Your culture should be driven from the top down. Your dealership’s culture encompasses a variety of elements, including values, work environment, ethics and expectations. Prospective employees can get a sense of your culture by what you project online through your website and social media channels. For example, does your Facebook feature employees doing fun things or giving back to the community or is it a barrage of sales messages and messaging of deep discount prices? Also, what is the atmosphere when they walk into your dealership? Are there groups of sales people standing by the door waiting to pounce on the next customer to walk through the door or are they engaged with activity in the showroom? Employees thrive in environments with strong leadership, solid processes, goals and a path for career growth. Culture is driven from the top down so you should look at who sits in management positions and make sure that they are upholding your dealership’s values and hire employees who also are in alignment. If you’re setting the tone that salespeople are a critical part of the dealership and provide them with the tools and resources to be successful to grow and advance, you’ll be attracting the right people. On the other hand if your dealership expects a lot from the salesperson but has the culture to let the strong survive by figuring things out on their own, then you likely will burn through a lot of employees.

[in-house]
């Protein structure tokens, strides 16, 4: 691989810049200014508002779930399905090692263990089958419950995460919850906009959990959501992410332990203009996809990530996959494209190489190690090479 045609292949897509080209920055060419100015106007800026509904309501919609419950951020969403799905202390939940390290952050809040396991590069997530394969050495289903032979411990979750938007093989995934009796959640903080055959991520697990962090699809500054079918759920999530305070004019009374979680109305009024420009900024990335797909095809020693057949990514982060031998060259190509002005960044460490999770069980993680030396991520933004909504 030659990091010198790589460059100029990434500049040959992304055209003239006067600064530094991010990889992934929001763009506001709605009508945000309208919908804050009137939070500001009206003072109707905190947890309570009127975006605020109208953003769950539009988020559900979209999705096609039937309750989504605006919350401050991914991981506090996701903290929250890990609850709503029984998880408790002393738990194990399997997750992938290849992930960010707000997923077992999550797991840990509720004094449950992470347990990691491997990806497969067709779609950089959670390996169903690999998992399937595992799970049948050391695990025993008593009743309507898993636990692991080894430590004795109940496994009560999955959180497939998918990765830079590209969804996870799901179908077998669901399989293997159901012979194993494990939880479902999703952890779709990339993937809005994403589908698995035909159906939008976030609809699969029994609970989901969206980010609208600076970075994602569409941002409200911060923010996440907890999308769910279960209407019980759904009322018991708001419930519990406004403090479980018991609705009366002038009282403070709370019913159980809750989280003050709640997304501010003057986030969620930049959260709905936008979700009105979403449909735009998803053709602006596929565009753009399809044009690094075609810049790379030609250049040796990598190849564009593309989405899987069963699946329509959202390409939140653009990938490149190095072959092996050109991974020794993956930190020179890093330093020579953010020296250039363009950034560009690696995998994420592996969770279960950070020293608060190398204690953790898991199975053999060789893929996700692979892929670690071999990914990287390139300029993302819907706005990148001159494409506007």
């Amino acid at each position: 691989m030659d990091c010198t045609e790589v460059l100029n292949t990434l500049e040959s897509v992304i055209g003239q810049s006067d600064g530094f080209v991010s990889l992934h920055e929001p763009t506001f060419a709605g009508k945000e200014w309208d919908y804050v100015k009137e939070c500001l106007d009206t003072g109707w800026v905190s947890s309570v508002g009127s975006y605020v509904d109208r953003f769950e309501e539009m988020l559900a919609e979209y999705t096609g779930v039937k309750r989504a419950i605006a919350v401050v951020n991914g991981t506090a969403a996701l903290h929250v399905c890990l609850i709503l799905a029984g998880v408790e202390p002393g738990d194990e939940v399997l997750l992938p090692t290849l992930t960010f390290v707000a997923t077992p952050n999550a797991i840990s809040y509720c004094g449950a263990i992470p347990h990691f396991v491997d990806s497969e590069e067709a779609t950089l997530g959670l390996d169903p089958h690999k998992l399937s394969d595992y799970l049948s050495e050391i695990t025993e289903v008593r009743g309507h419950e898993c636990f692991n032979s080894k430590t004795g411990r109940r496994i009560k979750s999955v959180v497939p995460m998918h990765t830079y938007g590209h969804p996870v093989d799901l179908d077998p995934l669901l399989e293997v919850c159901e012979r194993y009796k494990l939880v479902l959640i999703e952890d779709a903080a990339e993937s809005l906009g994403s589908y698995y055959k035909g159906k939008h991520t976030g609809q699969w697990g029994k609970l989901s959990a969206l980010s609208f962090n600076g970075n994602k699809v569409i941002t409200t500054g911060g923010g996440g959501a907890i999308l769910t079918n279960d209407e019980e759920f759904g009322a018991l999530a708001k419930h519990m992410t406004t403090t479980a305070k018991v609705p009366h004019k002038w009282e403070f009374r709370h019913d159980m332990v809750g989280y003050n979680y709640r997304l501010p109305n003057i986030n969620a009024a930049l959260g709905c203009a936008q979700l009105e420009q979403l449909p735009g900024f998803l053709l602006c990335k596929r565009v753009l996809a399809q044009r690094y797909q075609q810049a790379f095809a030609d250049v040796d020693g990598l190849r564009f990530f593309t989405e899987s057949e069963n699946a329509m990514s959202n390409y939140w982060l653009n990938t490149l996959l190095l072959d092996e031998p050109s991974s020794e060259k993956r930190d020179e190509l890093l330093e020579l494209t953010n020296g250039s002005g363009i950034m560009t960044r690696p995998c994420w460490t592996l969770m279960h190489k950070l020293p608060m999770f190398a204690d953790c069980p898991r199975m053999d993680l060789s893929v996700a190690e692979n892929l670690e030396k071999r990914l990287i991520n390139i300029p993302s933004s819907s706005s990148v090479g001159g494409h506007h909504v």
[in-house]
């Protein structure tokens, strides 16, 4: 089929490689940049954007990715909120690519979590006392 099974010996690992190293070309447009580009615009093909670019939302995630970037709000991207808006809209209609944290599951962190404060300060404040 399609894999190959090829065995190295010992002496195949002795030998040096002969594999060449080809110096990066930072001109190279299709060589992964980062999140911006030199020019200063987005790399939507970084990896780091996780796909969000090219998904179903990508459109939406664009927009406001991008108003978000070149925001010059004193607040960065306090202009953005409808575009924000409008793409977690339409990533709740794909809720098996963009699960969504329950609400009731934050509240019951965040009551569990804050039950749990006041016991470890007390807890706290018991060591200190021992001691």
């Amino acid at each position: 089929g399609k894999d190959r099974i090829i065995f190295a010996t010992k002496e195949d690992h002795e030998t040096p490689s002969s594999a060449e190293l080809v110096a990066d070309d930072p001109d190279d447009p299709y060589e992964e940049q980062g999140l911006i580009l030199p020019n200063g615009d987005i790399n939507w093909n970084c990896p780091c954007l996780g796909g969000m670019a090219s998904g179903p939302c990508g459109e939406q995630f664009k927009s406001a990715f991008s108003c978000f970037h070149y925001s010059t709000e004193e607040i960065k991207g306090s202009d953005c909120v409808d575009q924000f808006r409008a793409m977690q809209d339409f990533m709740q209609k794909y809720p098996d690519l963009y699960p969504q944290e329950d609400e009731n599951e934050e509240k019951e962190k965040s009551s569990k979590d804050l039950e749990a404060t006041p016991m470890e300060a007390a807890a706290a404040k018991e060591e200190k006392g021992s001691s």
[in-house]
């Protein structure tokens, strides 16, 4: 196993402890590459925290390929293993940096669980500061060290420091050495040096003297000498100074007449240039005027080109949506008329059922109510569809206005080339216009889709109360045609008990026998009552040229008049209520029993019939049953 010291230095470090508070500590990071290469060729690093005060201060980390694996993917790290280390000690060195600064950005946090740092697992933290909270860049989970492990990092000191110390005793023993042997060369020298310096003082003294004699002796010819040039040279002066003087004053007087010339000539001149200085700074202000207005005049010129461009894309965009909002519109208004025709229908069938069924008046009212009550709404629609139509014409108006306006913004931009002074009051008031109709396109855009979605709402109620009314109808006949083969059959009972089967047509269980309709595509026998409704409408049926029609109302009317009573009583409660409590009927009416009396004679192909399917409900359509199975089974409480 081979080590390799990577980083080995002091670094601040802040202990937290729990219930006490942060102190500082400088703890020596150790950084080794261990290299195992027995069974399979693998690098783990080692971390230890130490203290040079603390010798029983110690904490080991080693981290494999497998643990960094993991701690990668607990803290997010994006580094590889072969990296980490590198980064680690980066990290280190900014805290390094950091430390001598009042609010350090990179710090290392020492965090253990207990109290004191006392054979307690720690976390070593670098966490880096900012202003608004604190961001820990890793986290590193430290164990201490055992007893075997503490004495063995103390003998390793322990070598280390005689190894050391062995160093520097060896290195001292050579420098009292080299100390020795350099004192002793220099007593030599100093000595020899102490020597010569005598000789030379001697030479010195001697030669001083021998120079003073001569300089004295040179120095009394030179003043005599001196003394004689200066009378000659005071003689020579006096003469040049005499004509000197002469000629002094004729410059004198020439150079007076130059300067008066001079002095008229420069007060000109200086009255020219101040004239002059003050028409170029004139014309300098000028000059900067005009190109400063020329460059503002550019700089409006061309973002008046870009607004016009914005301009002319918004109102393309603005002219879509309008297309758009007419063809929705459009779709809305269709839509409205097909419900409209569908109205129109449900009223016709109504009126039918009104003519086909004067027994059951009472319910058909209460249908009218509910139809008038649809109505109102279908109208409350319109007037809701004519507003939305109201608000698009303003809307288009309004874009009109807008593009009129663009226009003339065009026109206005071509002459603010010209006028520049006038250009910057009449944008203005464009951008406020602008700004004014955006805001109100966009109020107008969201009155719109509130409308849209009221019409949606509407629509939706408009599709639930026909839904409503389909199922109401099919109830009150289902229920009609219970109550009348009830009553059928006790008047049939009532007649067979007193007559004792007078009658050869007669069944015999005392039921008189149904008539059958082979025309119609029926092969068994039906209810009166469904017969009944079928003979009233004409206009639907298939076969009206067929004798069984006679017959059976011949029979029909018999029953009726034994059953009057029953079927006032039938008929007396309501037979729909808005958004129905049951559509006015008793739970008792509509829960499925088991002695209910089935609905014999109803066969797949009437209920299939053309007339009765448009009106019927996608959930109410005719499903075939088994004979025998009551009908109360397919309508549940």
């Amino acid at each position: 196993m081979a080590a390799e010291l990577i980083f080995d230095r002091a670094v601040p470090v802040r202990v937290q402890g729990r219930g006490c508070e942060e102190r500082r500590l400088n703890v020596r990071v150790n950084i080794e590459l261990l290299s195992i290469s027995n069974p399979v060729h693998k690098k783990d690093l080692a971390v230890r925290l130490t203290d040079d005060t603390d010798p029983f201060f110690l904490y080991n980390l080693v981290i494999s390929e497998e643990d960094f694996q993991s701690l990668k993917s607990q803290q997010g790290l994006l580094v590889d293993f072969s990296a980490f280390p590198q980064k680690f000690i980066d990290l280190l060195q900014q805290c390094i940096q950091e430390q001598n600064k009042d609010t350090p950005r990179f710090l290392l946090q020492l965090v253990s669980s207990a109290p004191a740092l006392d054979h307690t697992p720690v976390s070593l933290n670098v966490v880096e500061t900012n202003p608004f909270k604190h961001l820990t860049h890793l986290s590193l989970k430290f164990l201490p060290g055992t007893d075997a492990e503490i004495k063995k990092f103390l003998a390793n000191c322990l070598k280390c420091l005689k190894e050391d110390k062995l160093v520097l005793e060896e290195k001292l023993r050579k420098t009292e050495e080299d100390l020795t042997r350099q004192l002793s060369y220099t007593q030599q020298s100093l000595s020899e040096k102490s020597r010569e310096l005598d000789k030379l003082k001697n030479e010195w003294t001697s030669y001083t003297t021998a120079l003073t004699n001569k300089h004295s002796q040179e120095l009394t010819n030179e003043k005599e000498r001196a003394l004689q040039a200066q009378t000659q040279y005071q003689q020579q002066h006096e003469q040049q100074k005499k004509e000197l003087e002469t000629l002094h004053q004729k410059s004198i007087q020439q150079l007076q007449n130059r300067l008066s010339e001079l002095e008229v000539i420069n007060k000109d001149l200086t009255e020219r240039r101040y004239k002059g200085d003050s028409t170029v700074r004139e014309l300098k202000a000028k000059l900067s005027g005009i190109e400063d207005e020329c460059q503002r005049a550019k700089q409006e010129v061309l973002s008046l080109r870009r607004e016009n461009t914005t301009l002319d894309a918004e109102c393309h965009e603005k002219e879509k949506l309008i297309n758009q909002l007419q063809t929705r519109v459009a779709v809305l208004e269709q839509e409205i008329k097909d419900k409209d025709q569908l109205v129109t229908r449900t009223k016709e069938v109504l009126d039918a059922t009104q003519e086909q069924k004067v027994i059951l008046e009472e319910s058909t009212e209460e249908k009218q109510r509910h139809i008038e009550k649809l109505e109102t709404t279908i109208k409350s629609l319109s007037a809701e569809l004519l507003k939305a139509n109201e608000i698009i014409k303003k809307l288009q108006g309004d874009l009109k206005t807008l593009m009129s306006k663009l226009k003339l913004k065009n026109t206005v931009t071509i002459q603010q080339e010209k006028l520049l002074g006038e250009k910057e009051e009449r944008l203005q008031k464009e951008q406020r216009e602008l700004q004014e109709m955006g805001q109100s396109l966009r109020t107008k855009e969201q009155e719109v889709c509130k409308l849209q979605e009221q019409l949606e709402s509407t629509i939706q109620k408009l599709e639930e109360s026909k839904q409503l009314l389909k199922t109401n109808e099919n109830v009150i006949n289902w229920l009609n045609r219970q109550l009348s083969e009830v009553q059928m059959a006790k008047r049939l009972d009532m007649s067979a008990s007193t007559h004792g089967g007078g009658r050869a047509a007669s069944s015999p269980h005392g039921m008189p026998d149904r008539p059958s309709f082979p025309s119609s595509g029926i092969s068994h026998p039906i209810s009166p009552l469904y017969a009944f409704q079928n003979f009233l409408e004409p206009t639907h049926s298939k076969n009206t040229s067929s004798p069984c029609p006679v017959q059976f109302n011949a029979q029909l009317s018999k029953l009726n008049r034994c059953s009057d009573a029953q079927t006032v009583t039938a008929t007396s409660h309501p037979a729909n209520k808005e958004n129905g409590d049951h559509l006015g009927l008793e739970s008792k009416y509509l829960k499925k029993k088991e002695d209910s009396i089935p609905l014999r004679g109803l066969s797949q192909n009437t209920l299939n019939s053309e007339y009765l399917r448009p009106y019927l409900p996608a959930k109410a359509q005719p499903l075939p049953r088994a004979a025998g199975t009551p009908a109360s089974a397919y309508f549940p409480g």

How you hire, and who you hire, are imperative to your success as a dealership. A well trained team is your biggest asset and can be a huge differentiator for your dealership. Make training a part of your culture so everyone knows it isn’t a suggestion, but rather something that happens every day at your store. By training your employees, you’re sending them the message that you care about their development, you will be setting them up for success, and they will be happier. People stay longer when they’re having fun and making money, and isn’t that what we’re all striving for? Schedule a demo to learn about our on-boarding process and continuous training for your sales team and management.